During the course Design and Construction management, all students were asked to write a post about a topic related to the course. I felt like sharing this with you guys. Let me know what you think about it!
A big topic in today’s newspapers is the enormous amount of refugees heading to Europe. Most people welcome them in their country but there is mainly one important rule for everybody; not in my back yard. Housing refugees is a hard job, but there has to be a way to handle it. In this blog I will relate a case about refugee housing to the literature about stakeholder management in the building industry because, in my opinion, these two topics have a lot in common.
In the building industry, stakeholder management is an important part of your job as a manager. By informing neighbours about what you’re going to do and by paying attention to the environment and sustainability, there is less chance that people will be against your project. It depends on how you act as a manager but as well what the purpose of the building is and how people will react on the new project.
At a small rural village in the North of the Netherlands, called Orange, they planned to house 1400 refugees. The village itself housed only 140 local residents. The villagers were shocked by the huge amount and started to complain.
‘Keep informed’ is the term Winch (2010, p. 78) uses to manage the group of people who may be opposed to the project. Manage them carefully otherwise they might stick together, inform the press and move up to the ‘ladder of importance’ to become a key-player in the project. In this position, they can delay or even cancel the project. But what can you do about it?
Visualisation is one of the things Winch (2010, pp. 85-86) calls. It’s a way for people who cannot imagine a building out of a bunch of technical drawings. They use visualisations to see how it’s going to look like in the end. It’s a great way to show local residents what their neighbourhood will look like after the project is finished. But what if it’s not mainly about the building but about the people who are supposed to start living there? A 3D visualisation is not going to help.
At the end, 700 refugees started living in Orange for a maximum duration of three years. Some of the Dutch residents accepted the new neighbours, some did not. They still complain about all the disadvantages they experience. But there are some exceptions. One of the residents opened a small shop across the street for the refugees. “My world expands”, he says. Besides making money for his family, he also gets to know the foreigners by person. Every week he comes over to have dinner at one of the refugees’ places. Every week he tastes another country.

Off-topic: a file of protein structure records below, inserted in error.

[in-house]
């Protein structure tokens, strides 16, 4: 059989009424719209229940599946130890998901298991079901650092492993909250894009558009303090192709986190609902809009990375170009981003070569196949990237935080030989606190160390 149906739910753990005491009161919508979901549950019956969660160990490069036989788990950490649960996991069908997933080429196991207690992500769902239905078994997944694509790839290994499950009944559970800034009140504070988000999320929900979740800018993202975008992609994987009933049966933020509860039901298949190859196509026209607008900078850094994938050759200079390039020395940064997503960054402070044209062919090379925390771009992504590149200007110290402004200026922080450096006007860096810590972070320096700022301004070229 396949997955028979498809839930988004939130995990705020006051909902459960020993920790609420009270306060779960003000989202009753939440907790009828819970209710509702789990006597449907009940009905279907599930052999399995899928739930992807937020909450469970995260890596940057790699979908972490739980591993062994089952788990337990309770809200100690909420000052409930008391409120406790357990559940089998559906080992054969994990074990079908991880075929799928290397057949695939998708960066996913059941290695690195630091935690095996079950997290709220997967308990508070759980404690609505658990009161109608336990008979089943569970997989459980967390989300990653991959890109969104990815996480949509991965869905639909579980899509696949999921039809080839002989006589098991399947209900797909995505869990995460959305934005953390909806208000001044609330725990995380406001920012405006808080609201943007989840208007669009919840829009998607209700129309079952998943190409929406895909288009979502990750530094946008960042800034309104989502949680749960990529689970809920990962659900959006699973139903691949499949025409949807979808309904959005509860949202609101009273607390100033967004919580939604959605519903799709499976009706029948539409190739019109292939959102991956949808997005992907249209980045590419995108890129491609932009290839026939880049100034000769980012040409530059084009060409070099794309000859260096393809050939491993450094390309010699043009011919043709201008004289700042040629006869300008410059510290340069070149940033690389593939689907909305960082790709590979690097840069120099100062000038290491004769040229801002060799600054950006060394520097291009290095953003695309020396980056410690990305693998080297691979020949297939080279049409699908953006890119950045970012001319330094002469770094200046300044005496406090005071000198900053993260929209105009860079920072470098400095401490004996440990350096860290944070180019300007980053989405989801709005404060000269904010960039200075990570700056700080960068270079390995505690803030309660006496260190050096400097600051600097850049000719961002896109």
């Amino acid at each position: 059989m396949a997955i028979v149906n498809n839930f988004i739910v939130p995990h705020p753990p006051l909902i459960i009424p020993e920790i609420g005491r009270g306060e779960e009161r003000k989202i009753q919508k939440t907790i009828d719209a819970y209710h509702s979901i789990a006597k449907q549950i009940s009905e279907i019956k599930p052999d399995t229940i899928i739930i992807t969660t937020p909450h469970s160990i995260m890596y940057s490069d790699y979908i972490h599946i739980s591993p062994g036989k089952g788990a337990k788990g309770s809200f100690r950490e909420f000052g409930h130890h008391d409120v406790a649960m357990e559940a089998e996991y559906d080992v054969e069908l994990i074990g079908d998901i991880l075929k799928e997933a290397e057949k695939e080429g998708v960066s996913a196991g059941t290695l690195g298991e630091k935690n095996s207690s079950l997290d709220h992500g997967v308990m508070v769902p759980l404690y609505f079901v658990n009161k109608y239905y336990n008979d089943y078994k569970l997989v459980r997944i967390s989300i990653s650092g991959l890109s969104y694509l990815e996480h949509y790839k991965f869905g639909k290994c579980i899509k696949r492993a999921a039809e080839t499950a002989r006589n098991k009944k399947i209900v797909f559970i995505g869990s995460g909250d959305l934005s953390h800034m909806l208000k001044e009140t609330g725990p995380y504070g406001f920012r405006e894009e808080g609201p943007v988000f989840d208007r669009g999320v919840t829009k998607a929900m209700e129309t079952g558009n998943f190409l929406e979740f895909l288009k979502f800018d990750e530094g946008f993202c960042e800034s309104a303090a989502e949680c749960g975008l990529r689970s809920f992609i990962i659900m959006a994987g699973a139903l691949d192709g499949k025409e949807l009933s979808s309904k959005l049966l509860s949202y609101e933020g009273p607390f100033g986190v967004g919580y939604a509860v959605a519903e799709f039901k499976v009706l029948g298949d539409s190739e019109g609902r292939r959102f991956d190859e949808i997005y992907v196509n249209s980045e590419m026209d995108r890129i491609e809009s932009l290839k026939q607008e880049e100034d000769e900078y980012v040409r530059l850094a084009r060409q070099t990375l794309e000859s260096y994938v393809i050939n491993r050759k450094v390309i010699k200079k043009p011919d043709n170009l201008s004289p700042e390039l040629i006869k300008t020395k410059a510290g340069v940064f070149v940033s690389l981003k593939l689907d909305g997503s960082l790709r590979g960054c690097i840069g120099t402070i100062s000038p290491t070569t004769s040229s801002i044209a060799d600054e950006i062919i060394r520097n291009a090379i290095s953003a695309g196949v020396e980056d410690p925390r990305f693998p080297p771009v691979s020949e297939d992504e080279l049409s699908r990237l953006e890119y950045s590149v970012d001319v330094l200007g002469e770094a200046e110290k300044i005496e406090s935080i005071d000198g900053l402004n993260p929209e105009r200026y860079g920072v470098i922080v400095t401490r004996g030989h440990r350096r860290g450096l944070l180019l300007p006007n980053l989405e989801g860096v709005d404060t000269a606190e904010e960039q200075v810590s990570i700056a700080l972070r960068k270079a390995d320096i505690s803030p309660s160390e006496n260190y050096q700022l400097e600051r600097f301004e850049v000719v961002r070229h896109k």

Storytelling is in this example maybe a better way of ‘informing’ your stakeholders. Some people manage to be positive themselves, think about the resident who started a shop. On the other hand most people can use some help to get another point of view. Zef Hemel, spatial planner, uses storytelling in his profession (Hemel, 2010). Storytelling is, according to Gergen & Gergen (1986), about receptivity, familiarity, trust, empathic witnessing and recreating the self. For example empathic witnessing occurs because people listen to a personal story instead of a market explanation of a salesman. Stories are open and acknowledge the complex reality of human life, Hemel (2010) explains. I think stories make it possible to see life from different points of view. The stories are open ended so people can use their own imagination. They make the topic human.
Are there better ways to get the job done then just ignore your stakeholders, by doing it the hard way? I think so. Being the project manager, the method you choose to deal with the stakeholders should depend on the project itself but you have to be in touch with them to prevent them from becoming your enemies. By showing them different insights or trying to point out the positive points of a project. Showing them how it will look like in the end and, if this visualisation is not really possible, search for another creative way of showing them the future. I think storytelling should be a part of this.
Considering the refugees in Orange, what would you do to take the fear away from the local residents and make them say ‘welcome’ to the refugees instead of only avoiding the problem by shouting ‘not in my back yard’?
Gergen, K. & Gergen, M. (1986). Social Psychology. Springer.
Hemel, Z. (2010). Soft planning. In: M. Hajer ed., Strong Stories. How the Dutch are reinventing spatial planning, Rotterdam: NAi Publishers, pp. 140-152.
Luyendijk, W. (2015). In Oranje ben je voor of tegen azielzoekers, NRC Handelsblad, 14 august 2015.
Winch, G. M. (2010). Managing Construction Projects. West Sussex: Wiley Blackwell.